oe
Dec 2, 12 12:33 am

No the vote for statehood was an important step and Im all about it. Political pressure is exactly what they need and the US deserves the embarrassment. Nobody can stand Netanyahu. Everybody wants a settlement, and If Hamas was smart they'd eliminate his excuses and take advantage. 

t a m m u z
Dec 2, 12 1:20 am

by saying that. you're calling me dumb now. you are a hypocrite;  you can't even maintain a respectful disposition yourself and yet you assume  high prescriptive moral ground.

i have given enough information above to show that it is not about my personal liking but  about a potent feeling in the area, about the way israel operates in the region and about how powerful the military grassroot resistance movements have become and ho. it is also blatant that violence dictates history and is therefore a viable 'solution' - sometimes to conquer and sometimes to defend. no need to cite examples, countless they are. the likes of palestine and lebanon were/are not able to liberate their lands, people or halt israel's intrusions by way of normal diplomatic routes. these keep on being blocked or perverted by the influence of zionist lobbies on the US and co. they, the people, have found that the only solution to them was and is armed resistance and what we call a people's right is right. how can one condone that, whatever ones preference is (and however irrelevant that preference is).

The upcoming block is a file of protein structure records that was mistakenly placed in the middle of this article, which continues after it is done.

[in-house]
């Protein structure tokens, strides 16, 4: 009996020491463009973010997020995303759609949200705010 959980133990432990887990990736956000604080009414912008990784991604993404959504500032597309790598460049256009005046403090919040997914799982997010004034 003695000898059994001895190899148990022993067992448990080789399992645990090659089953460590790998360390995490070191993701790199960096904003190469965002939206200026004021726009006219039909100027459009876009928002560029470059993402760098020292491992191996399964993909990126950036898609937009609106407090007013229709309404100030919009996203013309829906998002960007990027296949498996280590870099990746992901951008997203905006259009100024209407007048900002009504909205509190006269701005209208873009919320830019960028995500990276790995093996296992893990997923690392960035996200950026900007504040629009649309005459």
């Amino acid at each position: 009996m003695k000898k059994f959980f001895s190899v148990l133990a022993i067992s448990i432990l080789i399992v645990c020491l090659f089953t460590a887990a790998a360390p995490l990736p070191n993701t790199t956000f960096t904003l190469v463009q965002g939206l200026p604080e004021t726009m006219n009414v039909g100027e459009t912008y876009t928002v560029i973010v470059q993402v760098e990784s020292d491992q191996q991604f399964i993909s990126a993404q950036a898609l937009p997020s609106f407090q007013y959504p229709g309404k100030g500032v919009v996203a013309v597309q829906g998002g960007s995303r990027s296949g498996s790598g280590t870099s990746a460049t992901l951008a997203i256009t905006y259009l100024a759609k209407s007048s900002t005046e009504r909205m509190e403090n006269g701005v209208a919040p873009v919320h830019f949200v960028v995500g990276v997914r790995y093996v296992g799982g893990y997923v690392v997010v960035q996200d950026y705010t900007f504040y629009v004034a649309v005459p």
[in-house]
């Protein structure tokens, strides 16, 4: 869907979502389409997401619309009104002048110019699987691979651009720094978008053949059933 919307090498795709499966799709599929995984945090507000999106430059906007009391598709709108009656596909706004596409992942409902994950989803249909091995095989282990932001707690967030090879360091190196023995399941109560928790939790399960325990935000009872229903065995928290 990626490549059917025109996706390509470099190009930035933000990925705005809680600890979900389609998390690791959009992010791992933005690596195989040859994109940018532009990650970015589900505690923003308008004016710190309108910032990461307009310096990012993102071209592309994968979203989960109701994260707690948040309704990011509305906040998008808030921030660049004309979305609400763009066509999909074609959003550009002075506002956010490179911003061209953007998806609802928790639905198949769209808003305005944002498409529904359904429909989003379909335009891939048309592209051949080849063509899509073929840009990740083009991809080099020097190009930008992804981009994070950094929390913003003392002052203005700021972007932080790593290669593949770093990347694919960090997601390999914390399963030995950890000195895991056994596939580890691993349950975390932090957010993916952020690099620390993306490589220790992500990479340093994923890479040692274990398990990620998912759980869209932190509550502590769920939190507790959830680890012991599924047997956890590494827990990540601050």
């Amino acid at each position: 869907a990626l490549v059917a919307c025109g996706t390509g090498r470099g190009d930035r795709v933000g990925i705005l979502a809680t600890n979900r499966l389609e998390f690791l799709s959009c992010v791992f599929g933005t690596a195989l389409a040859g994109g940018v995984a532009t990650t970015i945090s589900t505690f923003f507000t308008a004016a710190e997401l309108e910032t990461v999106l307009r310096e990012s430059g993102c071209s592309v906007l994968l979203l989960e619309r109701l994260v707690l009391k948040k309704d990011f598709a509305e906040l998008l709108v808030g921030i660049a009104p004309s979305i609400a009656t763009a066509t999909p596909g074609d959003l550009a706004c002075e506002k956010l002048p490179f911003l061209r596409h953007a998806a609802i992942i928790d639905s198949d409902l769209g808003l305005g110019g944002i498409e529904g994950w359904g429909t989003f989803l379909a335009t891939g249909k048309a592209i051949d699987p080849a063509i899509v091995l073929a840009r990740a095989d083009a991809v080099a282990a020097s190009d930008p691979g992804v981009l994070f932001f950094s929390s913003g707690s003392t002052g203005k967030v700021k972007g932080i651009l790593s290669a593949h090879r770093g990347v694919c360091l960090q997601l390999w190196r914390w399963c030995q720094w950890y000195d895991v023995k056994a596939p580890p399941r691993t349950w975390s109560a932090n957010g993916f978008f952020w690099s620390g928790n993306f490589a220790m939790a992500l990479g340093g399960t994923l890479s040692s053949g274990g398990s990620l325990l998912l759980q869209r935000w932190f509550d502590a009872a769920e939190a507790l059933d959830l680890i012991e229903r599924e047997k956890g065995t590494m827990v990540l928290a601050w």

this is not about my liking. i have also suggested my preference for a just peace not a condenscending one (like the one you were rooting for in your posts above). in fact, my preference is for something even more idealistic:  for a greater, open and liberal levant, a true expression of the multicultural communities that transcends narrow nationalism.

but if its war, then, bluntly, i root for the resistance movements (with reason and with caution) in their capacity to resist and liberate and , yes, not in a capacity to oppress their own people by turning into megalomaniacs  (but to be honest, the region is rife with megalomaniacs...) and to exert the utmost effort - wthin their means- to abide by the geneva conventions with regards to the conduct of war  (something that israel, de facto, does not observe in any of its wars).

t a m m u z
Dec 2, 12 1:35 am

sorry, how can one not condone that...or at least desist from condemning

oe
Dec 2, 12 2:48 am

Sorry. I wasnt actually calling you dumb. There were a series of posts after yours delivered from a fantasy land so dopey I didnt feel necessary to comment on.

 

The emotions are entirely justifiable. Palestinians, all of us, are entirely right to feel that way. I just wish that feeling was being directed in a more productive fashion. When you direct your fire on civilians, no matter who you are, you relinquish any and all moral credibility. It just serves no military or political end whatsoever.